December 10, 2021

Senators Warren, Rubio Urge Department of Defense to Address National Security, Health Risks from Overreliance on Pharmaceuticals Produced Abroad

DoD Inspector General Report: DoD Has Not Taken Adequate Steps to Protect its Pharmaceutical Supply Chain

Washington, D.C. – United States Senators Elizabeth Warren (D-Mass.), a member of the Senate Armed Services Committee, and Marco Rubio (R-Fla.), Vice Chairman of the Senate Select Intelligence Committee, sent a letter to Gregory Kausner, who is performing the duties of Under Secretary of Defense for Acquisition and Sustainment at the Department of Defense (DoD), urging him to address DoD’s overreliance on pharmaceuticals produced abroad. This overreliance creates vulnerable supply chains that pose serious risks to national security and the health of servicemembers. Their letter follows a DoD Inspector General report that found that the Department has failed to assess and mitigate risks to its pharmaceutical supply chains. 

“DoD’s medical and pharmaceutical supply chain has a unique set of concerns and vulnerabilities that, if left unaddressed, represent a serious risk to national security. As our nation continues to confront challenges to our supply chains, we urge you to prioritize the challenges to the Department and the national security risks posed by overreliance on pharmaceuticals produced abroad,” the senators wrote.

Millions of Americans, including servicemembers, rely on pharmaceuticals produced abroad. Reports have shown that less than one-third of facilities that manufacture active pharmaceutical ingredients (APIs) in prescription drugs are made in the United States and that the nation has limited domestic manufacturing capability to make essential drugs, such as generic antibiotics, which are commonly prescribed to servicemembers. Only 28% of facilities making APIs and 47% of facilities making finished drugs for Americans are located in the United States.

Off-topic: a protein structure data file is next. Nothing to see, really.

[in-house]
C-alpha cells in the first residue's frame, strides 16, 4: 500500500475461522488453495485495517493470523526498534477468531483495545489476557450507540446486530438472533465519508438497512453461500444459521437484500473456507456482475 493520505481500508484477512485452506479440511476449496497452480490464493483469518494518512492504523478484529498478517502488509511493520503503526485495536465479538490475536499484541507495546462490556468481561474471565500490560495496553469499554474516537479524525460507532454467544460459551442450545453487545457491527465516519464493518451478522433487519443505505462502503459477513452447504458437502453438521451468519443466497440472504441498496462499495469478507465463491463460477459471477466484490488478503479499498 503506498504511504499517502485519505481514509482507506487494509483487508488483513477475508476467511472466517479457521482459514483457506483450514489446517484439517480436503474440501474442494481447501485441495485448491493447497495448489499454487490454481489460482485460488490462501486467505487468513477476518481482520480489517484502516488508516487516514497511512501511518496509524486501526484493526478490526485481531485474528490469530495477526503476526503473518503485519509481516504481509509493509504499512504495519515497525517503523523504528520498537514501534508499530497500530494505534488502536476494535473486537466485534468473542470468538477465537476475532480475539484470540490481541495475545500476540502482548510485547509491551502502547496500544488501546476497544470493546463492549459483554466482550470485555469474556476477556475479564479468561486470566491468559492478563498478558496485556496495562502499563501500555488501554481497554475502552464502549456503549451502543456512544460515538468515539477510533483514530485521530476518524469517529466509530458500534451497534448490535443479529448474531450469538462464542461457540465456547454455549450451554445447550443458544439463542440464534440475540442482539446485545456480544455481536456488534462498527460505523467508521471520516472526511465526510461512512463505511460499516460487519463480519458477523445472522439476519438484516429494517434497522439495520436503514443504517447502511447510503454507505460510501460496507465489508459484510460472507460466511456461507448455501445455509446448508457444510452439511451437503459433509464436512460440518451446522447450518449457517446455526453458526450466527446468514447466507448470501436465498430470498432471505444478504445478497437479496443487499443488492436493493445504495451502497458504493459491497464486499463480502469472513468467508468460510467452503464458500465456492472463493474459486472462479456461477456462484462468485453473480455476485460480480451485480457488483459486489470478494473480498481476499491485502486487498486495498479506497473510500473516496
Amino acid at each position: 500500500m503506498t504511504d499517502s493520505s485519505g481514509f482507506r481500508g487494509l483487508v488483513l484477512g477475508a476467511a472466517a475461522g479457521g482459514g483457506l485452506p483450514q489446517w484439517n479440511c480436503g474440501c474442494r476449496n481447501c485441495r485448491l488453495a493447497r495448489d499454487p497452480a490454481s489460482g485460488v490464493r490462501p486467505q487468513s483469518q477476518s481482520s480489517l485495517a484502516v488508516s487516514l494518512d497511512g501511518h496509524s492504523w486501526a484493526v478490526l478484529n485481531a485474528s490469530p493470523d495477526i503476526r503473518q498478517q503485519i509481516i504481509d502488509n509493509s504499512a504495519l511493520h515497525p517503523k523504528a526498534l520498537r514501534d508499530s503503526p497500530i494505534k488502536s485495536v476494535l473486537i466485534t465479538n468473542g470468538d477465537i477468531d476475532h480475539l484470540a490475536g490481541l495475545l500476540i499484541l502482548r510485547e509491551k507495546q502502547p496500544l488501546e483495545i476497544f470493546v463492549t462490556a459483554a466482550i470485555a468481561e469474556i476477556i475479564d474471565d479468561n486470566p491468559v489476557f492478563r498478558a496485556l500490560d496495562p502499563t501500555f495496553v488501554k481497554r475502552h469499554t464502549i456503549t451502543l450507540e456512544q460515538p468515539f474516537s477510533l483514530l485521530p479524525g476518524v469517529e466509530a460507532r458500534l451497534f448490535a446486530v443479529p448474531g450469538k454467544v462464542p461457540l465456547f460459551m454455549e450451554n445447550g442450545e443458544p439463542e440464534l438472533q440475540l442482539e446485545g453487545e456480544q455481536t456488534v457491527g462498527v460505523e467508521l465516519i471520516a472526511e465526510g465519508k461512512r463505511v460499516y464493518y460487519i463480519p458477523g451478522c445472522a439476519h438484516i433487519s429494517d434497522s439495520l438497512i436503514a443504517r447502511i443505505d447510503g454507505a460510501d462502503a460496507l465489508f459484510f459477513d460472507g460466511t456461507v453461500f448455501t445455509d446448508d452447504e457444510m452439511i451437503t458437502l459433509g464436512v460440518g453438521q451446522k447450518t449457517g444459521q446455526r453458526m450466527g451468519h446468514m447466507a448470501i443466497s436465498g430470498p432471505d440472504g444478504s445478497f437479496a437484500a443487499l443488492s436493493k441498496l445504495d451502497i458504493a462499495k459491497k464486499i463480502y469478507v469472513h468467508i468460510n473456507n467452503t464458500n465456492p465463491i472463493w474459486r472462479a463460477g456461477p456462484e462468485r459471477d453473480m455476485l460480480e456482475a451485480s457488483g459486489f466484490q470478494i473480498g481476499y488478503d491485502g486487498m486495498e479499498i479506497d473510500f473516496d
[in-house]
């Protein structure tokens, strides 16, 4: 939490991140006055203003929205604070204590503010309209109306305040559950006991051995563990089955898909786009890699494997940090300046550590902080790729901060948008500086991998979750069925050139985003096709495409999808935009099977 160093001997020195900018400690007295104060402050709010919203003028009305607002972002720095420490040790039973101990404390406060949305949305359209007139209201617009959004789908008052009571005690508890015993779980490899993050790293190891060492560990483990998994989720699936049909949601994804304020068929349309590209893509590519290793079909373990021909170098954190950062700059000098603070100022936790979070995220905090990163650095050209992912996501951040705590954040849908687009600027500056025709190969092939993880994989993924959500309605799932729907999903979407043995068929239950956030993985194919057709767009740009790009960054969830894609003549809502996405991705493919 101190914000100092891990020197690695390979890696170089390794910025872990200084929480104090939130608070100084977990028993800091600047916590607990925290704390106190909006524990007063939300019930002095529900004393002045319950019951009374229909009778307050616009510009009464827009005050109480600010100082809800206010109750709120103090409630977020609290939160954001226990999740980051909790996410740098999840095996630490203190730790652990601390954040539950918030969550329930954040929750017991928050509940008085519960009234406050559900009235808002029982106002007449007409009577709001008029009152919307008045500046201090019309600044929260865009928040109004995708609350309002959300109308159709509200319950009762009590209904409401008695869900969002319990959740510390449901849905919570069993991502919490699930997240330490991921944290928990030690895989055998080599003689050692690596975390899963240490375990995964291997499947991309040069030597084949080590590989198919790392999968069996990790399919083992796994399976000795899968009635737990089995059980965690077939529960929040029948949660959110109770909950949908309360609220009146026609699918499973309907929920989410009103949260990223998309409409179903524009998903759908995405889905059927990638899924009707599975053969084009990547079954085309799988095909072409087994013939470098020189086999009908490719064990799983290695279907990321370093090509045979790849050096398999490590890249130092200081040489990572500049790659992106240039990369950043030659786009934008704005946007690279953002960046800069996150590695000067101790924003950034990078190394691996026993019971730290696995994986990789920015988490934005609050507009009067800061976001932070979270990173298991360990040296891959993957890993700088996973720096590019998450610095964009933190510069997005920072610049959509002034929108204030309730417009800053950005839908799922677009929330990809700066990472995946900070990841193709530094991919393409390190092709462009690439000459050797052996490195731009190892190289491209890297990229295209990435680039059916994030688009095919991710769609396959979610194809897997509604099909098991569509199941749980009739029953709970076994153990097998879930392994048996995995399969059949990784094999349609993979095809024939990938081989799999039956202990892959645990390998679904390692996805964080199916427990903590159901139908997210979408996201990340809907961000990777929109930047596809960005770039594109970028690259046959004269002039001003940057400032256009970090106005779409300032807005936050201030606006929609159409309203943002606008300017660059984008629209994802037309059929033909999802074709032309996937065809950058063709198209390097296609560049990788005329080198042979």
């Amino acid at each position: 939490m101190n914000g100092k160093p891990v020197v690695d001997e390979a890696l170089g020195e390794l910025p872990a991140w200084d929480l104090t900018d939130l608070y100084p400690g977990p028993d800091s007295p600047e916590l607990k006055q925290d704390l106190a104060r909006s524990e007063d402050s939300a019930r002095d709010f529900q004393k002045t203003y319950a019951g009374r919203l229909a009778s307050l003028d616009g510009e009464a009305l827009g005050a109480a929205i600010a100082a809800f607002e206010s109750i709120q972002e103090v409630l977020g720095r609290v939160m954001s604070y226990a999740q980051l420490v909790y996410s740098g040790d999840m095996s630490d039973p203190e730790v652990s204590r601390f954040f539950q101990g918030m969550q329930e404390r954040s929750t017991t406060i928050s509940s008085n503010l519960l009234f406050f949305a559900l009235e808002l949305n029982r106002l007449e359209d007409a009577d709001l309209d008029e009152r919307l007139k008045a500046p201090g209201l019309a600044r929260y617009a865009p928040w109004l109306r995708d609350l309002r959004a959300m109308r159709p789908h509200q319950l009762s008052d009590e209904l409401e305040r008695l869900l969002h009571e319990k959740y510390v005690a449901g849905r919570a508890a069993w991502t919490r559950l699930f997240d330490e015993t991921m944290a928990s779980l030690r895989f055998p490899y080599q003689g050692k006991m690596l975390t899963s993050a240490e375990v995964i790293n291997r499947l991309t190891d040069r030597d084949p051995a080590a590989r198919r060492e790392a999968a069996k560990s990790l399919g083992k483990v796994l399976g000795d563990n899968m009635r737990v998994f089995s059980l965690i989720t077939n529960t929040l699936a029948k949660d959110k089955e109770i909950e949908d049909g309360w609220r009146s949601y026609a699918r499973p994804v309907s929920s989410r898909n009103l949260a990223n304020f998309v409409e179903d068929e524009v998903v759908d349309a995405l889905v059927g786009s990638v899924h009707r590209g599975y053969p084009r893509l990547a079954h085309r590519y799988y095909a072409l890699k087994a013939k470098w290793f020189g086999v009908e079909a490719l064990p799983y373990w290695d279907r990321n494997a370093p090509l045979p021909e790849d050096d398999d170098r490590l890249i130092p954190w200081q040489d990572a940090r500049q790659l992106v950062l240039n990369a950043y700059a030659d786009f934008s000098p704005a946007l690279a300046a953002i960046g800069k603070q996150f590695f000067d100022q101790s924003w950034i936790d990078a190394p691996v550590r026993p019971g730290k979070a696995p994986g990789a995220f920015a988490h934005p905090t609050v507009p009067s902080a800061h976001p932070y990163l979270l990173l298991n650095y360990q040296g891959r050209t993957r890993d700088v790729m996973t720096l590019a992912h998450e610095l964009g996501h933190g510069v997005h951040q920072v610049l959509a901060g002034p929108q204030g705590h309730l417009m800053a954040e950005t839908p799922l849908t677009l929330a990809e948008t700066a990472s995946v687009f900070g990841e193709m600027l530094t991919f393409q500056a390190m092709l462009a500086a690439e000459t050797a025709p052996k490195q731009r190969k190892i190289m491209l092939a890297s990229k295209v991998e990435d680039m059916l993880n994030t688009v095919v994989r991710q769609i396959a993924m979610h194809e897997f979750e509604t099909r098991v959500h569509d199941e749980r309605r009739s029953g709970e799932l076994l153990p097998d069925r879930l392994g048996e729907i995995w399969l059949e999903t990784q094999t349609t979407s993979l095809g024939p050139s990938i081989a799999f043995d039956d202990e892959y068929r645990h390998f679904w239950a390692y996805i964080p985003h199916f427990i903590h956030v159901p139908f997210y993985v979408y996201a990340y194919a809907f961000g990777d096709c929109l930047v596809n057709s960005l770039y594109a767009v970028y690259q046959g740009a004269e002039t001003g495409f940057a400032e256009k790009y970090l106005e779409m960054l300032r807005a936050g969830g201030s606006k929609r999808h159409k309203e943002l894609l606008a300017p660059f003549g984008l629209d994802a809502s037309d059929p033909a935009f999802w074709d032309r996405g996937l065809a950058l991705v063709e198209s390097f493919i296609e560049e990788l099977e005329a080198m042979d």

The senators noted that the risks of relying on other countries for medical supplies was made clear during the height of the coronavirus pandemic, when “shortages in crucial medical supplies such as syringes, ventilators, personal protective equipment, and pharmaceuticals hampered the nation’s response to the pandemic in the early months. Any interruption to the supply of APIs or other pharmaceuticals from foreign manufacturers, either accidental or by design, would have similarly devastating consequences.” Experts have also testified that adversaries can use the supply and effectiveness of medicines as a weapon of war.

The senators referenced a recent report from DoD’s Office of the Inspector General that validated these concerns. It found that a disruption of foreign-made APIs would affect the entire American health care system and could compromise care for servicemembers. It also found that DoD did not proactively address the risks of potential supply chain disruptions for pharmaceuticals. 

“The Department must consider pharmaceuticals in its work to shore up vulnerable supply chains important to national security just as it does for semiconductors, microelectronics, and rare earth minerals. We urge you to focus on this important and consequential aspect of supply chain risk management,” the senators wrote. 

Senators Warren and Rubio have led an ongoing bipartisan effort to address the nation’s overreliance on pharmaceuticals produced in other countries. Earlier this year, they reintroduced the U.S. Pharmaceutical Supply Chain Review Act, which would help DoD address the national security risks of its pharmaceutical supply chain vulnerabilities. They also introduced the Strengthening Supply Chains for Servicemembers and Security Act, which would require DoD to implement recommendations from its Office of the Inspector General report.